666 Creating Culturally-appropriate Recovery Plans in Recovery-oriented Systems of Care
Registration ClosedThe Addiction Technology Transfer Center of New England , funded by the Substance Abuse and Mental Health Services Administration (SAMHSA), Center for Substance Abuse Treatment (CSAT) at Brown University Center for Alcohol & Addiction Studies, is offering a credited, on-line course on creating culturally-appropriate recovery plans in recovery-oriented systems of care.
If a monitor came to do a chart review of the case records of the individuals receiving services at many treatment programs throughout the country, what would he or she see on the treatment plans of those being served? Would it be possible, without a name on the chart, to differentiate one consumer of services from the next? Do goals and objectives stated in the plan reflect the counselor's goals or those of the consumer/client? If you answered the former, you are in the majority. "Come daily for medication, see the clinician once a week for individuals, 90 meetings in 90 days, etc., etc., etc." sound very much like the clinician's goals and probably don't reflect those of the client who has career, family and other personal dreams and aspirations. When you add culture/ethnicity and spirituality to the mix, the task of creating a person-centered recovery plan may seem daunting for the clinician attempting to juggle managed care, record-keeping and the myriad of program policies and procedures by which he or she is bound. However, once the onus for the creation of a Recovery Plan is put back on the client/consumer, the load actually becomes lessened. The clinician is no longer responsible for the creation of it, for implementing it, or for insuring it is done. We will discuss in this course just how that is possible.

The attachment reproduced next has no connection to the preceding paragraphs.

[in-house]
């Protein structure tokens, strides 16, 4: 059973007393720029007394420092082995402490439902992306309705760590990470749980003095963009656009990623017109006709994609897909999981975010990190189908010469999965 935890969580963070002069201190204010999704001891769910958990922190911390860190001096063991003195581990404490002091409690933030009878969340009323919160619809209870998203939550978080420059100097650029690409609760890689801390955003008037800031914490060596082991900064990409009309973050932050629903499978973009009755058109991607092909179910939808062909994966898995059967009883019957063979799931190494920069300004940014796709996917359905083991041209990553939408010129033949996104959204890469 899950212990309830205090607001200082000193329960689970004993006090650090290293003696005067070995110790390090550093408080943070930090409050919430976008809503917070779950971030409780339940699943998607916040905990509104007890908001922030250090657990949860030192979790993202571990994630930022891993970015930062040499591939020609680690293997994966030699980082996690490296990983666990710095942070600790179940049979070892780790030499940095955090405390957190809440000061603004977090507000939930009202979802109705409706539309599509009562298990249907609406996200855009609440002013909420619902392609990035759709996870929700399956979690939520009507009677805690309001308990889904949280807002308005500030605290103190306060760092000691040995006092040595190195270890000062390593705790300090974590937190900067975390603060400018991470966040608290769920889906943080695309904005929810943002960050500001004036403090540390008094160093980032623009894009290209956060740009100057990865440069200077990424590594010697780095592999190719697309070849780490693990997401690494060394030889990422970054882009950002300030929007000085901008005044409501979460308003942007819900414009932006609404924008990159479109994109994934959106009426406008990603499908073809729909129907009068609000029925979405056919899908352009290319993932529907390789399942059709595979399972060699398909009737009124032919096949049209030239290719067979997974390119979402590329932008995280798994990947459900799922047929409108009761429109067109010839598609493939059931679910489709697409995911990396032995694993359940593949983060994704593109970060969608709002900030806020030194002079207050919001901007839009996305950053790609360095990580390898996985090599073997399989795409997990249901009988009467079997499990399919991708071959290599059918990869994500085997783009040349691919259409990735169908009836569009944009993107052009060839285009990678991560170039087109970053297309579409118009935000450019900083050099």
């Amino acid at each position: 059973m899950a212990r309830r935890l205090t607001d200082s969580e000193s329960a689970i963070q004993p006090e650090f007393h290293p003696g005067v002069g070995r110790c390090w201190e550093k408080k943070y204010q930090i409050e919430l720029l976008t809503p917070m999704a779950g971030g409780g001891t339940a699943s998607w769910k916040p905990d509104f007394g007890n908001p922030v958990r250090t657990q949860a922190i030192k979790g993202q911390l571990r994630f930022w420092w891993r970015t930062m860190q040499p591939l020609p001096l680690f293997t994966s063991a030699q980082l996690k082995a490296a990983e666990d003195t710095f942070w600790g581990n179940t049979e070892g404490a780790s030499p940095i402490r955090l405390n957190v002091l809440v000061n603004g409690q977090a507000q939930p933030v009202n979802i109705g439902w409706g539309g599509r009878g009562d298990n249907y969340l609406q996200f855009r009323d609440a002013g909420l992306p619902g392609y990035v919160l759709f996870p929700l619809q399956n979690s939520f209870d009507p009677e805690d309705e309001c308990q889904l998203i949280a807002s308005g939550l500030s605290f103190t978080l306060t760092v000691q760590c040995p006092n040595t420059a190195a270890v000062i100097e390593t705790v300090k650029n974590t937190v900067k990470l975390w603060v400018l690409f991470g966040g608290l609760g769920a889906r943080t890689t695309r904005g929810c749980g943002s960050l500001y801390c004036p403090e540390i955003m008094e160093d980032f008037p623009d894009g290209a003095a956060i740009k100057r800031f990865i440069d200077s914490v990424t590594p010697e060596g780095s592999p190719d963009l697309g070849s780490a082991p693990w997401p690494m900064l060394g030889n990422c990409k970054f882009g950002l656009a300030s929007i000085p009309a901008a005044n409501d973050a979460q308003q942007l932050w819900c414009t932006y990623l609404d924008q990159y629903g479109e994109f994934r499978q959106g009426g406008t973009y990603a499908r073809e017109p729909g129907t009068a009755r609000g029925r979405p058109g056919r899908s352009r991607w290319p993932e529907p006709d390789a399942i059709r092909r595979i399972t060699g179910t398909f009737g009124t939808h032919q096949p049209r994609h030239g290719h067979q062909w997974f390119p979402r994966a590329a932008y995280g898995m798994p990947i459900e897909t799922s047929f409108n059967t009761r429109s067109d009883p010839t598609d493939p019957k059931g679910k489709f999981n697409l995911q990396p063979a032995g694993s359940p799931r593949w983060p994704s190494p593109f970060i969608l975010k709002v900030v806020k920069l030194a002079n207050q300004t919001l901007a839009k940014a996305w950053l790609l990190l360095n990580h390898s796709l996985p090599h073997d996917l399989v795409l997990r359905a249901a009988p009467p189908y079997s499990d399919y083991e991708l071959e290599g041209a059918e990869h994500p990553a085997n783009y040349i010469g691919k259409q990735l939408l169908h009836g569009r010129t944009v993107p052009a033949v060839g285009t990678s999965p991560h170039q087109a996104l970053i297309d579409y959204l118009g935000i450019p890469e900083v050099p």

Consumers of behavioral health services, when asked, say that they want to assume control over the treatment they receive. They want their wishes, hopes and dreams reflected in their Recovery Plans. They want to be able to choose and change service providers and to do so without threat of retaliation or coercion. They want to have their achievements celebrated and they want to be encouraged to take risks. They want to be listened to. These goals are not different than those we all set for ourselves daily. It should be no different in the treatment setting.
There is an underlying fear in many clinicians/counselors that Person-centered Planning and a recovery-centered approach in general is somehow a threat; to jobs, to stability, to the field as a whole. This could not be further from the truth. The notion that a client/consumer's individual and very personal wishes, hopes and dreams should be reflected in their Recovery Plan and followed represents a paradigm shift, especially for those who have been in the field for a while. Recently, a psychologist colleague of mine said it really well when he said, "We took the clients and the staff out of the State hospitals. Now, we need to take the State hospitals out of the clients and the staff."
This course will present an in-depth look at a recovery-centered approach and Recovery Core Values and how these may be employed in clinical practice in Mental Health and Chemical Dependency Treatment. Issues such as understanding how culture and spirituality should be used in the development of person-centered recovery planning will be explored. This workshop will use a selected reading list and experiential exercises and participants will be asked to examine themselves and their world view as well as that of others in order to understand recovery in a cultural/spiritual context.